teachers with students in a group shot
Howard (back row, left) with his co-teachers and students at TFA's summer institute in 2006.

You’re now entering your 10th year with Democracy Prep overall, and eighth as a recruiter. What does the job entail?

I love my job. I get to do some of our most crucial work, which is to recruit and convince the best teachers and leaders in the country to come work in our schools in New York; New Jersey; Washington, D.C.; and Baton Rouge, Louisiana. Our teachers and staff have the hardest jobs in the world and we know the success of our kids and our schools depends on the folks standing at the front of their classrooms every day. We put a lot of time and energy to finding and retaining the very best.

What type of teacher is the right fit for Democracy Prep?

My corps experience has a lot to do with how I evaluate whether someone is the right fit. Before I taught at Democracy Prep, I was at another middle school in Harlem that struggled, so I’ve seen both sides of the spectrum. Basically, I’m looking for talented educators who believe strongly in our mission, which is to educate our kids for success in the college of their choice and lives of active citizenship.

A Democracy Prep teacher must be open to feedback. We teach our kids about malleable intelligence; we expect the same out of our teachers. Also, we have a certain model that works for us that some might call rigid, but we believe in maximizing every second of learning time for our students. We have really high expectations for our kids, so we will have high expectations for you as a teacher.

As far as how we recruit teachers, we do it in a variety of ways. We do direct outreach. Great people know other great people, so we do a lot of cultivation of our own staff to get referrals. We actually have a large percentage of TFA alums in our schools.

man in gray shirt sitting at table with laptop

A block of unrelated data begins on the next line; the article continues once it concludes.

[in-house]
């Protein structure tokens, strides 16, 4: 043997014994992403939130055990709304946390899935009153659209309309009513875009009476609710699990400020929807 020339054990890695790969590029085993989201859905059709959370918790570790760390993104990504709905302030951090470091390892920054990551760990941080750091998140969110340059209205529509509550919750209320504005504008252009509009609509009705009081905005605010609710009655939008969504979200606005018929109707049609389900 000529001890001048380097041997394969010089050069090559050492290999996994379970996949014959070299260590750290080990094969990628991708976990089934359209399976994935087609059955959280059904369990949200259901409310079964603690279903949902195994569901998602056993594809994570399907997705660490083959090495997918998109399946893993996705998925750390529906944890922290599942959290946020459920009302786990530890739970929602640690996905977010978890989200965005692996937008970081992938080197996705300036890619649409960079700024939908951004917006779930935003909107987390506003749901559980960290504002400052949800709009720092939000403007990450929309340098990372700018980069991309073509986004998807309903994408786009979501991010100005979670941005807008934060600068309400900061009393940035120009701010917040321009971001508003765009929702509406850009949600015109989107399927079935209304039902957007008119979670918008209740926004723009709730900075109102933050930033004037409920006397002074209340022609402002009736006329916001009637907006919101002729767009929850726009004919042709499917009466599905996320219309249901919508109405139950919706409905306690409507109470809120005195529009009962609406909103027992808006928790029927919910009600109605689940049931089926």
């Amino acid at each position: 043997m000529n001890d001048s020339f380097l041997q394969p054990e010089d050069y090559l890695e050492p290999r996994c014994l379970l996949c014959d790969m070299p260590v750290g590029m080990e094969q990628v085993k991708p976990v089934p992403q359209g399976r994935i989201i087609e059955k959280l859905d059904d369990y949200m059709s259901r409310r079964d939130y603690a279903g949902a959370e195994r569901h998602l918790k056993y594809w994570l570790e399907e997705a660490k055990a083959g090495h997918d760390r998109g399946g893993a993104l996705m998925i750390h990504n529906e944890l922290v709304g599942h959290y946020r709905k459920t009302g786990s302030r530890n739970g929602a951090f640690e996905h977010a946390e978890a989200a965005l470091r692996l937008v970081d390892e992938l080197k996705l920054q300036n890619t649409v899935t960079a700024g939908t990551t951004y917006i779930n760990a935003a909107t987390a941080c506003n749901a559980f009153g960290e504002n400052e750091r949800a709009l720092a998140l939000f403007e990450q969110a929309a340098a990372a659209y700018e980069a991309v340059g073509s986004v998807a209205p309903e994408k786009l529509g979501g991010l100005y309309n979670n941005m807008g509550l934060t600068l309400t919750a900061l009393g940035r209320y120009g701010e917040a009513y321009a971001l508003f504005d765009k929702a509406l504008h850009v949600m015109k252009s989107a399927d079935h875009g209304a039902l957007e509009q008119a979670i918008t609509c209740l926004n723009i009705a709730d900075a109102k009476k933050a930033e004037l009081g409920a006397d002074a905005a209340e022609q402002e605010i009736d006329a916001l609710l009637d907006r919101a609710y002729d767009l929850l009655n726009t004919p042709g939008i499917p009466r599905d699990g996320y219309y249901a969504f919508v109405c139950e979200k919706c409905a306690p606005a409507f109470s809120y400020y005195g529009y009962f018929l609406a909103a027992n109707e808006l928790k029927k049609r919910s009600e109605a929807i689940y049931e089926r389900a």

"[T]eachers are not only leaders themselves, but they’re developing students into the leaders of tomorrow," Howard believes.

A lot has been said about the prestige of the teaching profession or working in education as a whole. What is one way your work addresses that?

We value our teachers, so giving them opportunities to grow within their work through professional development is one of the big driving forces behind our success. Sometimes I tell teachers that if you don’t think you’re growing wherever you’re at now, maybe it’s time to look elsewhere. At Democracy Prep, you’re going to have someone in your classroom every day, giving you praise and feedback on how to get better.

And from our CEO on down, every decision that gets made at the school level or at the network level is about the kids. We won’t open a school to just open a school. Our students in the communities we serve don’t have time to waste. They can’t afford to have another year of their education wasted by going to a bad school. The urgency behind our work and focus on what’s doing best for kids is paramount to what we do.

What’s one example of your impact that sticks out to you?

Definitely seeing kids over the years who have grown up before my eyes. In fact, our first sixth graders are now seniors in college, and so we’ll have our first college graduating class this year. To see them grow up and succeed in college, that’s why we do this work. They are walking testaments to the collective effort of everyone at Democracy Prep.